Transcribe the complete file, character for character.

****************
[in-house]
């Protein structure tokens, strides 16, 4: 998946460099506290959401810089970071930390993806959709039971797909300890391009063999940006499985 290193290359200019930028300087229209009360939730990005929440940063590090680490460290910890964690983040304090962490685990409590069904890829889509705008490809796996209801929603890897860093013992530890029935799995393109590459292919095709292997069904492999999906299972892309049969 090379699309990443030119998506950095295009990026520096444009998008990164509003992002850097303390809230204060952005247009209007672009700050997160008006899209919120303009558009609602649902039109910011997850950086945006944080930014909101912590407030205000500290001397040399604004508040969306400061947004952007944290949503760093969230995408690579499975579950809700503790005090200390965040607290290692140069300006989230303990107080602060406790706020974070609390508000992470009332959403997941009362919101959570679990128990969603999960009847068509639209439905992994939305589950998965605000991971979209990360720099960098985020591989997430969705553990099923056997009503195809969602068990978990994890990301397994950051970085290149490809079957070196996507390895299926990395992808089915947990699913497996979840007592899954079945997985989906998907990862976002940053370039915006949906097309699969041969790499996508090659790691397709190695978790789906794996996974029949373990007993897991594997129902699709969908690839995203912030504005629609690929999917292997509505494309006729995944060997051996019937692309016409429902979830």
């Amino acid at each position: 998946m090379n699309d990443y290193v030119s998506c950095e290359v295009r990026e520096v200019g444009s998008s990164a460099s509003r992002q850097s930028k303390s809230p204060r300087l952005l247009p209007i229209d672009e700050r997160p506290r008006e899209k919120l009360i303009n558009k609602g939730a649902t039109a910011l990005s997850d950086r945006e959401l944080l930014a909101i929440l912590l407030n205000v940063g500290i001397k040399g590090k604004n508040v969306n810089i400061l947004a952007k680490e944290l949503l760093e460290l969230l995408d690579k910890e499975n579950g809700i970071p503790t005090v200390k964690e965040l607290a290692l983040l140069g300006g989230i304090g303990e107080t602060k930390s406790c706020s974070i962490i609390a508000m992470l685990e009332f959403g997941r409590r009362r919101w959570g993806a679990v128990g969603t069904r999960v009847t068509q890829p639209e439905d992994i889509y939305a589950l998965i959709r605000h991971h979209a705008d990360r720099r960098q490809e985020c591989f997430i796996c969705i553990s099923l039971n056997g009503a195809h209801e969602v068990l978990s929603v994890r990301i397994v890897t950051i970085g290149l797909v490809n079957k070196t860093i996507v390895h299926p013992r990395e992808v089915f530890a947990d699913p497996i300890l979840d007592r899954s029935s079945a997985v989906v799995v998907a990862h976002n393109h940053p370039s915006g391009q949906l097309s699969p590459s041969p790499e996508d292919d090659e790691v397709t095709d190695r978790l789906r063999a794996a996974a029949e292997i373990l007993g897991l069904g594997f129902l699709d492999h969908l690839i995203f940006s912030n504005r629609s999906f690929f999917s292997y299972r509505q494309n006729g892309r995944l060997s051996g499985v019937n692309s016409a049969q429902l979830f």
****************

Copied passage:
[in-house]
């Protein structure tokens, strides 16, 4: 998946460099506290959401810089970071930390993806959709039971797909300890391009063999940006499985 290193290359200019930028300087229209009360939730990005929440940063590090680490460290910890964690983040304090962490685990409590069904890829889509705008490809796996209801929603890897860093013992530890029935799995393109590459292919095709292997069904492999999906299972892309049969 090379699309990443030119998506950095295009990026520096444009998008990164509003992002850097303390809230204060952005247009209007672009700050997160008006899209919120303009558009609602649902039109910011997850950086945006944080930014909101912590407030205000500290001397040399604004508040969306400061947004952007944290949503760093969230995408690579499975579950809700503790005090200390965040607290290692140069300006989230303990107080602060406790706020974070609390508000992470009332959403997941009362919101959570679990128990969603999960009847068509639209439905992994939305589950998965605000991971979209990360720099960098985020591989997430969705553990099923056997009503195809969602068990978990994890990301397994950051970085290149490809079957070196996507390895299926990395992808089915947990699913497996979840007592899954079945997985989906998907990862976002940053370039915006949906097309699969041969790499996508090659790691397709190695978790789906794996996974029949373990007993897991594997129902699709969908690839995203912030504005629609690929999917292997509505494309006729995944060997051996019937692309016409429902979830």
């Amino acid at each position: 998946m090379n699309d990443y290193v030119s998506c950095e290359v295009r990026e520096v200019g444009s998008s990164a460099s509003r992002q850097s930028k303390s809230p204060r300087l952005l247009p209007i229209d672009e700050r997160p506290r008006e899209k919120l009360i303009n558009k609602g939730a649902t039109a910011l990005s997850d950086r945006e959401l944080l930014a909101i929440l912590l407030n205000v940063g500290i001397k040399g590090k604004n508040v969306n810089i400061l947004a952007k680490e944290l949503l760093e460290l969230l995408d690579k910890e499975n579950g809700i970071p503790t005090v200390k964690e965040l607290a290692l983040l140069g300006g989230i304090g303990e107080t602060k930390s406790c706020s974070i962490i609390a508000m992470l685990e009332f959403g997941r409590r009362r919101w959570g993806a679990v128990g969603t069904r999960v009847t068509q890829p639209e439905d992994i889509y939305a589950l998965i959709r605000h991971h979209a705008d990360r720099r960098q490809e985020c591989f997430i796996c969705i553990s099923l039971n056997g009503a195809h209801e969602v068990l978990s929603v994890r990301i397994v890897t950051i970085g290149l797909v490809n079957k070196t860093i996507v390895h299926p013992r990395e992808v089915f530890a947990d699913p497996i300890l979840d007592r899954s029935s079945a997985v989906v799995v998907a990862h976002n393109h940053p370039s915006g391009q949906l097309s699969p590459s041969p790499e996508d292919d090659e790691v397709t095709d190695r978790l789906r063999a794996a996974a029949e292997i373990l007993g897991l069904g594997f129902l699709d492999h969908l690839i995203f940006s912030n504005r629609s999906f690929f999917s292997y299972r509505q494309n006729g892309r995944l060997s051996g499985v019937n692309s016409a049969q429902l979830f």